Yesterday, Mahler lived through another triumph. Indeed I have never seen one like this. I am not sure, how many times he had to return on the podium, certainly fifteen or twenty times, but the applause, banging and calling him outlasted about three-quarters of an hour till they switched off the lights. After the first part ended, the applause did not last for a long time. But real intelligence and emotion were felt in the whole hall. At the end Mahler returned to take a bow on his podium, no muscle moved in his face, his eyes vividly roved, every now and then he smiled to his acquaintances, waved his hand and vanished behind the organ again.

The most touching moment occurred when three girls brought him a big wreath with a red ribbon. They came from behind the podium wanting to put the wreath on Mahler’s head. He caught it but, because he stood on the edge of the podium, he staggered and nearly fell over, which caused certain merriment. Then he tore a twig, kissed it, and like an automatic machine came to thank to the audience and stood there for a little while. Then he approached the children and ladies, pulled a twig out from a button-hole, and waved to the children. They waved with music papers and shouted as if they wanted to stop him.

At a new calling out, Mahler went straightly to the children stretching his arms. Immediately as though hundreds of arms surrounded him, the children gathered stretching out their arms like gooses´ necks, and shouted awfully, just to have been able to touch him. Mahler waved to them that he would come to all of them and really he went along railings accompanied with a merry shout and whoops of joy. (…) To tell the truth, the children were like drunken and Mahler was deeply moved.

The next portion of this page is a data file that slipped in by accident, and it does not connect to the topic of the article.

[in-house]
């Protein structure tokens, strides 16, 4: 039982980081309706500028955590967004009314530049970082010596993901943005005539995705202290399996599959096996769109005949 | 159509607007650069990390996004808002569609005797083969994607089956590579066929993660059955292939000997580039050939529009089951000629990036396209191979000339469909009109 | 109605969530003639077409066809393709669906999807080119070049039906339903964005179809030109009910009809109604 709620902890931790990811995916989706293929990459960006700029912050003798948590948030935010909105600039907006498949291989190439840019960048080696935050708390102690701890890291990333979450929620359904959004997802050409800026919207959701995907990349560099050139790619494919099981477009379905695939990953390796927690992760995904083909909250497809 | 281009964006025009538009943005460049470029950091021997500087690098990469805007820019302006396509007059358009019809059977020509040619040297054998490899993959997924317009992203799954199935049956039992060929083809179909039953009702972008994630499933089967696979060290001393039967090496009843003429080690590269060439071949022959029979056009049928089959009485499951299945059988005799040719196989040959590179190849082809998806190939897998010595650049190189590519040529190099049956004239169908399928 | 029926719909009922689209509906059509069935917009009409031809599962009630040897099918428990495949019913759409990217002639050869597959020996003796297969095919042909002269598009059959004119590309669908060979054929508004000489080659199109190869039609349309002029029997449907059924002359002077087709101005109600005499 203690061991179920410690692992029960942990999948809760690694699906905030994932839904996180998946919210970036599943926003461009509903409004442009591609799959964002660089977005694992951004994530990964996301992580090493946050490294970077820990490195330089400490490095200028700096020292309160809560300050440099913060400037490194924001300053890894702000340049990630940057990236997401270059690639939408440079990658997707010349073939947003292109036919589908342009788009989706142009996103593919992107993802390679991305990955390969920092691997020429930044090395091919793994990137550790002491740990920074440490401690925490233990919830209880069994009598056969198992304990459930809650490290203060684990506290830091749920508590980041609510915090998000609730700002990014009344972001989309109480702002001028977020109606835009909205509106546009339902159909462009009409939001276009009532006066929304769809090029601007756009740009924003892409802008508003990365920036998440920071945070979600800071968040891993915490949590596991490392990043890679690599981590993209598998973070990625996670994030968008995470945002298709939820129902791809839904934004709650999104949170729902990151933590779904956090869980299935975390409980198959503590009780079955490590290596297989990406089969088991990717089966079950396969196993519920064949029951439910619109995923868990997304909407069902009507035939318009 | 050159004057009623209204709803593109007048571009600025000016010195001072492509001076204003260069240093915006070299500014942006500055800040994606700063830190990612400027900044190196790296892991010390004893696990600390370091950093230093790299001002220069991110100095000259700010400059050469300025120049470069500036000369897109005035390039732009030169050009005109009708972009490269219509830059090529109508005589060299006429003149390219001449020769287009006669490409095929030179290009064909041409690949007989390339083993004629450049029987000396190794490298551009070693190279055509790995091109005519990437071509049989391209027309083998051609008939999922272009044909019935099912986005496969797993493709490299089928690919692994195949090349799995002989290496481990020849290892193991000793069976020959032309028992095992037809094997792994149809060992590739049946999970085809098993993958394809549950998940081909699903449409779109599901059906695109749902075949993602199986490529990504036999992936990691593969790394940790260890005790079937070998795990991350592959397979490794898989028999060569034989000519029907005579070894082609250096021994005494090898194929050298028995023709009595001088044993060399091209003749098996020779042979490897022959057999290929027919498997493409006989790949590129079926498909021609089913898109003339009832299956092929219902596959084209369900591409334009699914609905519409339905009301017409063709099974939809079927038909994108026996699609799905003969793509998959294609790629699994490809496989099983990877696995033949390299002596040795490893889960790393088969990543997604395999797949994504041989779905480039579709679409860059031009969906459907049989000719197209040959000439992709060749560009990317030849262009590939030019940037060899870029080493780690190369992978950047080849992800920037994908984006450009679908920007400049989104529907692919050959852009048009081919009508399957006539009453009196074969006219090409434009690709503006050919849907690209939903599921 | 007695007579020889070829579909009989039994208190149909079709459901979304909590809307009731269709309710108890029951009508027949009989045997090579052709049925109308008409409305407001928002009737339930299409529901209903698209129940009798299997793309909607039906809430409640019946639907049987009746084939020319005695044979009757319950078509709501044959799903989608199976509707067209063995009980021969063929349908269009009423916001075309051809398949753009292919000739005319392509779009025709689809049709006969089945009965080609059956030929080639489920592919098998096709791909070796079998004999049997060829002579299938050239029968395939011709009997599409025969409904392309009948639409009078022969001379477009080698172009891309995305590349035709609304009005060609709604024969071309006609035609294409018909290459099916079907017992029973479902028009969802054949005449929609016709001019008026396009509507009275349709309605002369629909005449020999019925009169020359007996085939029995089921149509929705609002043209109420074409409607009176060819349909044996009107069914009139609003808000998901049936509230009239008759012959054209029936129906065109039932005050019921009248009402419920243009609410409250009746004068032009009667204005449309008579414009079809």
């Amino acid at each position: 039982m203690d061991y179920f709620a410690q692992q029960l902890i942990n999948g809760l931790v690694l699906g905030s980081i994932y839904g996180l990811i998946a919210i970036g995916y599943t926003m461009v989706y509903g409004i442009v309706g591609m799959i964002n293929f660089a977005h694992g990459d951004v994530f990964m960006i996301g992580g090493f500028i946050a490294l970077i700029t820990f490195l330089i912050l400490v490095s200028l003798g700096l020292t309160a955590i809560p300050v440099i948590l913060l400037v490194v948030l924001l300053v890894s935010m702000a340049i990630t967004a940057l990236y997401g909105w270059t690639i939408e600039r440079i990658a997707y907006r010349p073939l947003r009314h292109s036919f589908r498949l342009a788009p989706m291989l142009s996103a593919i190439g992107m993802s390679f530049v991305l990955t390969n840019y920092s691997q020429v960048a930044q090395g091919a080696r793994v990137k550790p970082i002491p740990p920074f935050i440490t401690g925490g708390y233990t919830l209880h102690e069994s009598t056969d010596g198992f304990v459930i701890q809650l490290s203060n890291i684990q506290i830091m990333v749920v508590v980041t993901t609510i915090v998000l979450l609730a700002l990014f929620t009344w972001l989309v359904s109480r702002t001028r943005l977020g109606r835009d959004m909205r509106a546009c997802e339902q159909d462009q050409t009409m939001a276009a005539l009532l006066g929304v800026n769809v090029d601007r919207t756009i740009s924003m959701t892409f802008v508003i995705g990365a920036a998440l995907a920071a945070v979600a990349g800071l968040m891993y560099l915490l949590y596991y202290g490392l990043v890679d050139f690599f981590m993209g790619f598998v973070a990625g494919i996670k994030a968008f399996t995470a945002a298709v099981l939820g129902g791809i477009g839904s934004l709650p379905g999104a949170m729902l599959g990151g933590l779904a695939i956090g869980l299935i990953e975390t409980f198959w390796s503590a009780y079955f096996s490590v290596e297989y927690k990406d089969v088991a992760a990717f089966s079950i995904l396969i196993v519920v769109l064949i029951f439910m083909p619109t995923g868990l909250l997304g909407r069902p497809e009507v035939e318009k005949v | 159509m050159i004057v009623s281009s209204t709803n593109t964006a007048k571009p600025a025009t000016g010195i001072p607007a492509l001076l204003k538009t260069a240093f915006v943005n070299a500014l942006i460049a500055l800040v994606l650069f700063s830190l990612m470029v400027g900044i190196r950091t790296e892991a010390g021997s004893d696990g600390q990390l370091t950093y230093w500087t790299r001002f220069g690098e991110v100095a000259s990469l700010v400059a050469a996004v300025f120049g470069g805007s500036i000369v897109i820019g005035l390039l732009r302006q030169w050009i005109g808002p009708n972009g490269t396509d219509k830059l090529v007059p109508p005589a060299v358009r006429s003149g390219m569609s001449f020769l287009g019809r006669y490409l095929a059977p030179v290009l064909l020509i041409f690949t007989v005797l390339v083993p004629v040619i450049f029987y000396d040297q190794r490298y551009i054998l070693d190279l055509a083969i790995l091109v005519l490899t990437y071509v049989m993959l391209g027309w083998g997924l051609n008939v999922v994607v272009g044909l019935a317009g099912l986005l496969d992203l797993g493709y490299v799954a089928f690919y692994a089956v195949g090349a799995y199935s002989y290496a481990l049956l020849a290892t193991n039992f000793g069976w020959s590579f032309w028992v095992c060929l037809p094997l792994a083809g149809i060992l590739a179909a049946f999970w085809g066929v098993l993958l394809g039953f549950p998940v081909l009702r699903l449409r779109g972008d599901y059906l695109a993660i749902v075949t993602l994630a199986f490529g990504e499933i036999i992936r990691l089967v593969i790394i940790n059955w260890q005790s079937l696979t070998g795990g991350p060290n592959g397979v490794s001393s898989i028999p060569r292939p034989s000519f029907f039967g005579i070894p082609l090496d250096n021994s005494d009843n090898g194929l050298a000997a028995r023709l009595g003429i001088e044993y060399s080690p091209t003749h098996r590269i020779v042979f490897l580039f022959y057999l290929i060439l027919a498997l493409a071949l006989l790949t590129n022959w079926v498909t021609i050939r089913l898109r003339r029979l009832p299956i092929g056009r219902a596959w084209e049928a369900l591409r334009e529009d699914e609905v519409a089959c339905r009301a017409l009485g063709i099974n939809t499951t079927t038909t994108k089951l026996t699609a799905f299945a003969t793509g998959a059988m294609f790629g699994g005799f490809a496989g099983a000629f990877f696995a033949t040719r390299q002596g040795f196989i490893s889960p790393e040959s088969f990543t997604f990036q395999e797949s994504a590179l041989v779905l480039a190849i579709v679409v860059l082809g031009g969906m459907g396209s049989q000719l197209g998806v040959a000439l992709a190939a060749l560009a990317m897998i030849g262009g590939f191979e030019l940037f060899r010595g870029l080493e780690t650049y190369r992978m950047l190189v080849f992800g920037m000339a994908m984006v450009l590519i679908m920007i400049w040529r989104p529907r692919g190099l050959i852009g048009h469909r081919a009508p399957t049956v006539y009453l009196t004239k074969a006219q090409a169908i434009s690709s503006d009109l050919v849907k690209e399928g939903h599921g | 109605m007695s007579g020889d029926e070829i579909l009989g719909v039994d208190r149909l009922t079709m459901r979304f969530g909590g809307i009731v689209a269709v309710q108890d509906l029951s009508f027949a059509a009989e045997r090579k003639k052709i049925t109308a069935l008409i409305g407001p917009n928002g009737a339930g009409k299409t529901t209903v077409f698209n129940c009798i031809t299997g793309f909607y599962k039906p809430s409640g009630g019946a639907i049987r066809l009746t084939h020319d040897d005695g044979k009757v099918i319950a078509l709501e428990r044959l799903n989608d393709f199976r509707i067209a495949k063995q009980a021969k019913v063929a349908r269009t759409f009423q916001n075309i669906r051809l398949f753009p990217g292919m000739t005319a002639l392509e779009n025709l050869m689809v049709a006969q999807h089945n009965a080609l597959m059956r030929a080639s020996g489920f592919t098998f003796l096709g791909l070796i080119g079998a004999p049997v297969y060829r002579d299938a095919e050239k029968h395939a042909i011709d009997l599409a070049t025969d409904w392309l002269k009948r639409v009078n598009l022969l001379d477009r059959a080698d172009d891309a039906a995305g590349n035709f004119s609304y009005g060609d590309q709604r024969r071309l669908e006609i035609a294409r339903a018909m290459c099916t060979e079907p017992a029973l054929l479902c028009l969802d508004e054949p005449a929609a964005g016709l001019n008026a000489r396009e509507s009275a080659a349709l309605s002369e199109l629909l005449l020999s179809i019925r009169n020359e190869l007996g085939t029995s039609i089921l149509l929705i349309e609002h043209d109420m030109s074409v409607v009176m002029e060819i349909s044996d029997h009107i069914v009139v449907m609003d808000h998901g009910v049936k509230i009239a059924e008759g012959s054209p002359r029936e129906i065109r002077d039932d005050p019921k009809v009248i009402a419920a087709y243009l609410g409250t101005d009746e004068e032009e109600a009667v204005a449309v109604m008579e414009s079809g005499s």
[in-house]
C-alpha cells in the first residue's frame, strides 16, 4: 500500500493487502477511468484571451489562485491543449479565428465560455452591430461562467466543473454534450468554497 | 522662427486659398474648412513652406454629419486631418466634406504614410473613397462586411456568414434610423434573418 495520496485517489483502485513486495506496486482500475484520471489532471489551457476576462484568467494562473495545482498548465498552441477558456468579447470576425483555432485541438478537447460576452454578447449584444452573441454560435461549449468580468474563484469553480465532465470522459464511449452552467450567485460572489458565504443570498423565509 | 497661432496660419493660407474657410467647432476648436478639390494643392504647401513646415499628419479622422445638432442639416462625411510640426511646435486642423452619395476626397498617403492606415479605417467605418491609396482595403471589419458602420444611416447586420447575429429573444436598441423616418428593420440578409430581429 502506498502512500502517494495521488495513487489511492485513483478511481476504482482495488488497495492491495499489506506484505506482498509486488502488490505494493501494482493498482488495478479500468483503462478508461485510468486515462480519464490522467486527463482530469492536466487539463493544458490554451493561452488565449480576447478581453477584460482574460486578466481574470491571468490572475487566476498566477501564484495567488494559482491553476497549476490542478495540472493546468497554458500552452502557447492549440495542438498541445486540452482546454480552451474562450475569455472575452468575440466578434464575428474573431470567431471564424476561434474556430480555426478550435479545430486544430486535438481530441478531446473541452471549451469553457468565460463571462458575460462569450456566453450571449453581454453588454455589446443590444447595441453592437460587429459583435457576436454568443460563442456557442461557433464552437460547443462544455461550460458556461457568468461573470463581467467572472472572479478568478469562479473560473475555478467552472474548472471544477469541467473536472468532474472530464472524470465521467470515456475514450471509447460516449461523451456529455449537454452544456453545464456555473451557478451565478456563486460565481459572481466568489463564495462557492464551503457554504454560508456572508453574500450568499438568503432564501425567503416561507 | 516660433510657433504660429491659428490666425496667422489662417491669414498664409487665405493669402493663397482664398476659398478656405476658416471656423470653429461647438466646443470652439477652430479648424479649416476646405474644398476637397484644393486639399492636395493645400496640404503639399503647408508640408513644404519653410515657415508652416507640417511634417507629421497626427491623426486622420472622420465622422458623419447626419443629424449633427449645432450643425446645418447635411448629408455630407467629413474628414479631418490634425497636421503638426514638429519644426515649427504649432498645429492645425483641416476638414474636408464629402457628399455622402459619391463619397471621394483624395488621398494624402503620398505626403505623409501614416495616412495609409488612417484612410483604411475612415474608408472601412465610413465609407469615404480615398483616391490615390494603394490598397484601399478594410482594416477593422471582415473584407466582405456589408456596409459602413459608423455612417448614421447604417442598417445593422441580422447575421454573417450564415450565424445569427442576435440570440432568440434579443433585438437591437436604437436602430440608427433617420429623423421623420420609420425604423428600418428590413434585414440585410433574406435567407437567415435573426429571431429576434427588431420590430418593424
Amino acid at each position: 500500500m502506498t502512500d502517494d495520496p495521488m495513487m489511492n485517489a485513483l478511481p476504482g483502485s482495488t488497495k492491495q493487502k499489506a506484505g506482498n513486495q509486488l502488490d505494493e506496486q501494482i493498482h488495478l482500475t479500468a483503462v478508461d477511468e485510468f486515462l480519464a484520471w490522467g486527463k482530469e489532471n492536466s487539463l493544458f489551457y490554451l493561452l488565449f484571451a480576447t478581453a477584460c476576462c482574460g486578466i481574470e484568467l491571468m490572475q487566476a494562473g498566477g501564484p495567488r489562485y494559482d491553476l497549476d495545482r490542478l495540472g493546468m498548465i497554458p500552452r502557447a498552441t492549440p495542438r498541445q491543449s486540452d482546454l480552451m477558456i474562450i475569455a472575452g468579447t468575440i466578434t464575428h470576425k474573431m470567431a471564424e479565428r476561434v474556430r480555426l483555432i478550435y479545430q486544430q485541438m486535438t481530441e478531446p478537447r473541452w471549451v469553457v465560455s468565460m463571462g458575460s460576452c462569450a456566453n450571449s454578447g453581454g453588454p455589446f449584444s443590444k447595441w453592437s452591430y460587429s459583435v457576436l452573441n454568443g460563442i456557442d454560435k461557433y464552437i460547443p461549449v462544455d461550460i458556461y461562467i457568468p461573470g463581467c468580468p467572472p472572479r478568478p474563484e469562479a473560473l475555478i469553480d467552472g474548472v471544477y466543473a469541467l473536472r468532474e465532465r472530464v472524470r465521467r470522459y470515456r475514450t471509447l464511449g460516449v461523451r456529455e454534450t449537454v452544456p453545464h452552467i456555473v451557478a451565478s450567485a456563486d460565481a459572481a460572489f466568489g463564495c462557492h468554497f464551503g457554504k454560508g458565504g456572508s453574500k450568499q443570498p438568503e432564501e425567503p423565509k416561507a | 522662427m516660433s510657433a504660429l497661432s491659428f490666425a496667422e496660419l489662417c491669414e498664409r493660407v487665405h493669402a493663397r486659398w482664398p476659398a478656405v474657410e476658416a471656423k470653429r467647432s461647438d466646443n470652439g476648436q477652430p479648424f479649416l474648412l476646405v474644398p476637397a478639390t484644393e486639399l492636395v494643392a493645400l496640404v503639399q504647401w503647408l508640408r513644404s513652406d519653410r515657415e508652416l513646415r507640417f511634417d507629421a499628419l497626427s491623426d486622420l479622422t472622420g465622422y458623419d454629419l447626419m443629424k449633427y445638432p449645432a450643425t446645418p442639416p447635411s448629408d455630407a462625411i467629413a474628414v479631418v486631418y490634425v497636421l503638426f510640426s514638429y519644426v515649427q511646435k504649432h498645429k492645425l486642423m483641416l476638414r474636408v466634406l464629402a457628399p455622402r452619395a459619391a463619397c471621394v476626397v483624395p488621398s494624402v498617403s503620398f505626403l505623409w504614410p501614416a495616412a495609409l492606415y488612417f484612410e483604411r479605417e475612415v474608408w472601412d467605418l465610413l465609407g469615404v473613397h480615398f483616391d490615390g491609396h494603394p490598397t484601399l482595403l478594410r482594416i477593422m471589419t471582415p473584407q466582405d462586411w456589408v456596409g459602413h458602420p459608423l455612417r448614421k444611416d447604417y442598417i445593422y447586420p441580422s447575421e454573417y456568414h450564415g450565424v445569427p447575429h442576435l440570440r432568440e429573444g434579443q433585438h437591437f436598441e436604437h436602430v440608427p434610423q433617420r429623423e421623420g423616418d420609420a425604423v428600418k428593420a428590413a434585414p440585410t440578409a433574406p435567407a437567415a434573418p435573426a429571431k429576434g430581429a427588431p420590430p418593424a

Year 1910: 13-10-1910

It seems that in the first part of the VIIIth symphony Mahler wanted to point out an idea of mankind asking for a blessing to live, and in the second part he pointed at mankind working honestly and being redempted by love. (…)

Both texts were the most suitable for him. Because he had the texts like Veni Creator Spiritus sung by the crowd as if he intended to choose the best from the best and in this way spread faith and love. (…)

Mahler is poet of love, faith, work and eternal salvation. (…)

Gustav Mahler legacy: 00-10-1911

  • After Mahler’s death Ján Cádra returned in his memories to the first meeting with the composer’s music. In his inheritance there is an article written in October 1911, probably for the Czech National Journal (Národní listy):

Six years ago my friend took me to the concert of Mahler’s Fifth Symphony performed at the Prague German Theatre (02-03-1905). His works were only rarely on the programme, so we skipped an interesting concert with Czech repertoir which we booked for. Immediately after Mahler’s Symphony we left the theatre and I nearly leapt at my joyful friend.

“It is scandalous to take me to a beastly thing like that, the chap does not know, what music exactly is, he sneers his audiences, and you clap him in addition! He’s a clown, nothing is sacred to him, he is laughing at your naivety, the softest feelings of yours, he is sneering, he doesn’t know how to compose, he doesn’t know what a symphony looks like…”

My friend couldn´t help laughing, saying I blustered so much; in the end, still laughing, he declared: „Bravo, bravo, I like you, on and on, two years later you will adore Mahler! You cry, my boy, just like I did, but wait a bit, listen to this symphony twice or thrice else.“ Never, it has spoiled my evening, for its sake I omitted Vít?zslav Novák, certainly I won´t be sleeping, and to throw money down the drain for such a beastly thing once again?

I was like a madman and my contempt of Mahler grew up not only with my friend’s enthusiasm…

All through the year I observed each rehearsal of the Sixth in Munich – and he won me over. My friend was silent, but his eyes shone with a blissful flame. (…)

Janko Cadra (1882-1927) Mahler diary page about Symphony No. 7.

Janko Cadra published articles in several magazines and was very close to Le Corbusier. He translated the autobiography of Elena Marothy-Soltesova (1855-1939) called ‘Mes enfants du berceau a la tombe’ (‘From cradle to grave’) from Slovak to French. Published in 1928.

Editor: Milan Palak.